EEA & UK General Data Protection Regulation (GDPR)
The General Data Protection Regulation (the GDPR or the Regulation) is a European law that expanded the privacy and security protections for individuals’ personal information. It regulates the collection, use, transfer, storing and other processing of personal information of individuals located in the EEA. The GDPR became effective on May 25, 2018. As of January 1, 2021, the United Kingdom (UK) will have completed its transition period to leave the European Union and the GDPR will then no longer apply to the UK. The UK government has, however, “said that it intends to incorporate the GDPR into UK data protection law from the end of the transition period – so in practice there will be little change to the core data protection principles, rights and obligations found in the GDPR.” The primary applicable law will be the UK Data Protection Act 2018 (the UK DPA).
The GDPR will very likely apply to your research if the research activities will:
- be conducted in association with an established organization in the EEA or UK,
- involve personal information collected from any person while they are in the EEA or UK,
- involve monitoring the behavior of persons while they are in the EEA or UK,
- involve transferring personal information out of the EEA or UK, or
- involve the secondary use of data that was protected by the GDPR or UK DPA when initially collected.
What is the GDPR?
There are now two General Data Protection Regulations: in the European Economic Area (the EEA GDPR) and in the United Kingdom (as tailored by the Data Protection Act, the UK GDPR). Both the EEA GDPR and the UK GDPR regulate the collection, use, transfer, storing, and other processing of personal data of persons in their respective jurisdictions.
To which persons do the EEA GDPR and UK GDPR apply?
The EEA GDPR and the UK GDPR apply to all persons. There is no requirement that a person be a citizen or resident of a country that is a member of the EEA or of the UK.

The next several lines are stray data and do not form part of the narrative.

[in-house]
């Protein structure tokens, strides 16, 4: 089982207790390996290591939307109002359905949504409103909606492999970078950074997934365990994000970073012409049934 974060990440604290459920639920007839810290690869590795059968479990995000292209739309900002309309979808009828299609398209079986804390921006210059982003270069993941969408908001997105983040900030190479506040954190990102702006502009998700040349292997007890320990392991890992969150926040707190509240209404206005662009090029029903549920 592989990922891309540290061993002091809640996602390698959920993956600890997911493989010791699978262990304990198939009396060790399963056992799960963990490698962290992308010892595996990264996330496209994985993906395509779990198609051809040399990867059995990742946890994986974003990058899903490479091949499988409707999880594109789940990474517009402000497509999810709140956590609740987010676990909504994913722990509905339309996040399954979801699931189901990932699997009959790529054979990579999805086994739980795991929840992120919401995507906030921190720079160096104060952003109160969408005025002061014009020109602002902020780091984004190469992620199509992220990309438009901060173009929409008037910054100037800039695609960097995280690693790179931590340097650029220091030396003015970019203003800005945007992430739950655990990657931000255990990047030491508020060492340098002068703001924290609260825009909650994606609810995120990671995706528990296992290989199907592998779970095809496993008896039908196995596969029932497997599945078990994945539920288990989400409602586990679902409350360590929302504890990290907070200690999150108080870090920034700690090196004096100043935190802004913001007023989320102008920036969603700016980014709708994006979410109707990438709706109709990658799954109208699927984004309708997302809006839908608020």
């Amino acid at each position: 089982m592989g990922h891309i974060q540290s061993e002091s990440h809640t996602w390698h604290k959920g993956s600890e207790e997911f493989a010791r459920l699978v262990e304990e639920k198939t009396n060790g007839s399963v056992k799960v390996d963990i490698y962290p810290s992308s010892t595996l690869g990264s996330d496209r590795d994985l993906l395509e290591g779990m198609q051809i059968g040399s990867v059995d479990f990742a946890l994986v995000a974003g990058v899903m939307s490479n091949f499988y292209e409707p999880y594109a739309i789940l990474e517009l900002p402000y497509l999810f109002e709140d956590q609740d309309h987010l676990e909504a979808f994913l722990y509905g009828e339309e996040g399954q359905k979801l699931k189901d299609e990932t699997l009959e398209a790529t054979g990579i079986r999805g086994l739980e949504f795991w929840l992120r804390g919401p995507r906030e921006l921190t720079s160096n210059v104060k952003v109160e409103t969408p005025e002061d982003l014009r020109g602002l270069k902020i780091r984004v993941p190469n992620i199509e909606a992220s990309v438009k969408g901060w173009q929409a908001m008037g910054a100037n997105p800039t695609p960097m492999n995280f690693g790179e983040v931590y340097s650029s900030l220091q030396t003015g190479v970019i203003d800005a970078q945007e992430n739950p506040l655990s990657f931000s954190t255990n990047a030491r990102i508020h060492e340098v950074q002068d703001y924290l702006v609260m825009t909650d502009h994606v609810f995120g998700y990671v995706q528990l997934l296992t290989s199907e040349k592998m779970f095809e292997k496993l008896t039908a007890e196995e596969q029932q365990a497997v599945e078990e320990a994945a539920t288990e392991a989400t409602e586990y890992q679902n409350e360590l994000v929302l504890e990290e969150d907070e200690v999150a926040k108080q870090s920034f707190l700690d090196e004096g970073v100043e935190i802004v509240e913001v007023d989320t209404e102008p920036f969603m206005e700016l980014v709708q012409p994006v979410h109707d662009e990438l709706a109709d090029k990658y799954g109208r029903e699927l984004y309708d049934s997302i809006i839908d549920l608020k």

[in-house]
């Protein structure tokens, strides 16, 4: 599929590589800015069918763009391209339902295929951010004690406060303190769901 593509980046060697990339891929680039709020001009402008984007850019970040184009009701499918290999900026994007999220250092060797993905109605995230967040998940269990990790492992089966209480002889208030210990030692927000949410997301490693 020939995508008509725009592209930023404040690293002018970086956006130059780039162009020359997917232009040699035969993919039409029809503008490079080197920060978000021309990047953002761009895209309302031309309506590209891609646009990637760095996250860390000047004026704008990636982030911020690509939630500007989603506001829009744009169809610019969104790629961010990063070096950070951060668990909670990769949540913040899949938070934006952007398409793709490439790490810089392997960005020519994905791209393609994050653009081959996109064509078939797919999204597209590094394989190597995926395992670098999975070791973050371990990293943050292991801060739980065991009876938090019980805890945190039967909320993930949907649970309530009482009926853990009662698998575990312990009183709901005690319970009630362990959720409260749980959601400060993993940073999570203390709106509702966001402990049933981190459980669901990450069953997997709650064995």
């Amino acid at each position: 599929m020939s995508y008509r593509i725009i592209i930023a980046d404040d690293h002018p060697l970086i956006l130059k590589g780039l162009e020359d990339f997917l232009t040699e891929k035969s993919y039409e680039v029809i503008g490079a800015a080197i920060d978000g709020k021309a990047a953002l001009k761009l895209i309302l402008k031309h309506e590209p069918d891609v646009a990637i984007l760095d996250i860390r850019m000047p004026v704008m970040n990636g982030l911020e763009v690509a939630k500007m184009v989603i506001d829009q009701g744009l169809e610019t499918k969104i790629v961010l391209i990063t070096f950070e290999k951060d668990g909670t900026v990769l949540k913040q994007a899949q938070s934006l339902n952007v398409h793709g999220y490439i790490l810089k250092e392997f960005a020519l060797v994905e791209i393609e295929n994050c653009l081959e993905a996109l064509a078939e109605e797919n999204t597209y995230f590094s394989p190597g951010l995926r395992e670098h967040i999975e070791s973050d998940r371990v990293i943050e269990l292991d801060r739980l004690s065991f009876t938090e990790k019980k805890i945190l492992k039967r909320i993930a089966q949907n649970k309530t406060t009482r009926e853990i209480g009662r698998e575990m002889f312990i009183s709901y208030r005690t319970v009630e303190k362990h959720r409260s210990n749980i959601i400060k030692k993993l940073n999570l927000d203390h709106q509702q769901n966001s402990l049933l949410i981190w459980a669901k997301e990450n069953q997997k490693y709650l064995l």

To what countries does the EEA GDPR apply? What are the EU and the EEA?
The EEA GDPR applies to all 27 member countries of the European Union (EU). It also applies to all countries in the European Economic Area (the EEA). The EEA is an area larger than the EU and includes Iceland, Norway, and Liechtenstein. As of January 1, 2021, the UK is no longer a member of the EU and is no longer subject to the EEA GDPR. Switzerland has also adopted a privacy law analogous to the GDPR.
When do the EEA GDPR and the UK GDPR apply?
There are three types of situations that are subject to the EEA GDPR and UK GDPR:
- If a person is present in the EEA or the UK, any personal data collected from them in connection with the offering of a good or service is protected by that area’s GDPR, even if the organization offering the good or service is not established in that area. Protection for the personal data continues after the person leaves the EEA or the UK.
- Establishments in the EEA or UK. If personal data is collected or otherwise processed in the context of the activities of any establishment in the EEA or UK, then the personal data is protected by that area’s GDPR, even if the processing occurs outside the EEA or the UK.